Proposed changes to the Medicare Part D program are once again making the headlines. Last week, Senator Amy Klobuchar introduced an amendment to allow the federal government to interfere in drug price negotiations between Part D plans, pharmaceutical manufacturers and pharmacies. The Senate did not move forward with the amendment, which is good news for the 577,949 Kentuckians seniors who rely on the program to access their medicines.

Medicare Part D is viewed by stakeholders across the board as a successful program. This success can largely be attributed to the non-interference clause, which allows purchasers to negotiate substantial discounts and rebates directly with manufacturers, saving money for beneficiaries and taxpayers alike.

The nonpartisan Congressional Budget Office has stated that if the federal government participated in drug pricing, it “would not be able to negotiate lower prices than exist now without restricting access to medicines for beneficiaries.” Injecting government into drug negotiations would only harm the many seniors and individuals living with disabilities who rely on Medicare Part D for their health and wellbeing.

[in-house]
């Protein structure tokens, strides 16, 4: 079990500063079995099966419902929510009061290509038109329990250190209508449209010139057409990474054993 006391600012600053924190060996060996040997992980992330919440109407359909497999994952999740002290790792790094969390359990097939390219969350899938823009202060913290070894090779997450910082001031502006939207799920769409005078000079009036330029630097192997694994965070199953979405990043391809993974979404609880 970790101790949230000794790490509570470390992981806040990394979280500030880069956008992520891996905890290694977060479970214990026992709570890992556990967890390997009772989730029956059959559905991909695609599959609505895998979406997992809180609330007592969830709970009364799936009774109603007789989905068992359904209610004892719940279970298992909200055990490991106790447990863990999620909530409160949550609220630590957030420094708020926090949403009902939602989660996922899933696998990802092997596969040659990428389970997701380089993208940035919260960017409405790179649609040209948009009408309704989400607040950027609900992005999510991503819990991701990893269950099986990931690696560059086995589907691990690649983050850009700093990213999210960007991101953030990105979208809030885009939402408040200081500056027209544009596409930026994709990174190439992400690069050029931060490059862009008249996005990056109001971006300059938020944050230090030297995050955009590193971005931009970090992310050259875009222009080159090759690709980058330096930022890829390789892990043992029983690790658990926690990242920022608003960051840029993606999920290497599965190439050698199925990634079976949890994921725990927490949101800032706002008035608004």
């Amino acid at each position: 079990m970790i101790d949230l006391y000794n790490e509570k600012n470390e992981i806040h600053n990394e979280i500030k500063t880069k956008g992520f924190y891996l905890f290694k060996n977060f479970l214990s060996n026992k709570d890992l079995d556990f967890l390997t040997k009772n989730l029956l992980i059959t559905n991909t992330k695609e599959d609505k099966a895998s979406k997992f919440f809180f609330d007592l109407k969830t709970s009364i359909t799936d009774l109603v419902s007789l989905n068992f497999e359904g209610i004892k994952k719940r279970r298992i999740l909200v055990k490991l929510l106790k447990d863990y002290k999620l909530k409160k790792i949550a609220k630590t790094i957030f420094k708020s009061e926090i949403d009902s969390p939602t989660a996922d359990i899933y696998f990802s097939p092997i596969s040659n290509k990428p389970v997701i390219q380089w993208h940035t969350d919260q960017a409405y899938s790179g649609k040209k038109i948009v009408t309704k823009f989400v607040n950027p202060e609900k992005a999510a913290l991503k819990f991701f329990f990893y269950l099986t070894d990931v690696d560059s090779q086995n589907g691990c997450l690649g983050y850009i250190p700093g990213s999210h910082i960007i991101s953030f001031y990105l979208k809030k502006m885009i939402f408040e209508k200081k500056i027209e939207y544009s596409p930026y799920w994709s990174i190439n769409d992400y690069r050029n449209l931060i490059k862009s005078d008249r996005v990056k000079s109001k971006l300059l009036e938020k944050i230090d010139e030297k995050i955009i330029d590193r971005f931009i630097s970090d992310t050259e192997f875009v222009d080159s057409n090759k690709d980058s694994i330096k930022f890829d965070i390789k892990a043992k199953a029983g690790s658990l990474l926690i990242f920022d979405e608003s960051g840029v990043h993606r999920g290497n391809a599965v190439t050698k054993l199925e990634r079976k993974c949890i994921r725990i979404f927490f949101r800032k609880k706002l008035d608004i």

Over the past decade, Medicare Part D has proven to be a life-changing—and cost-effective—program for enrollees. Medicare Part D is linked to increased medication adherence, improved overall health outcomes and lower costs. Last year alone, nearly 200,000 Medicare beneficiaries lived at least one year longer, with an average increase in longevity of 3.3 years. These men and women are living longer because Part D gives them access to the medicines they need to be healthy.

The Kentucky Life Sciences Council thanks Senator Paul, Senator McConnell and health care advocates across the state who support keeping our successful Part D program intact.

Kyle Keeney is the Founder and Executive Director of the Kentucky Life Sciences Council.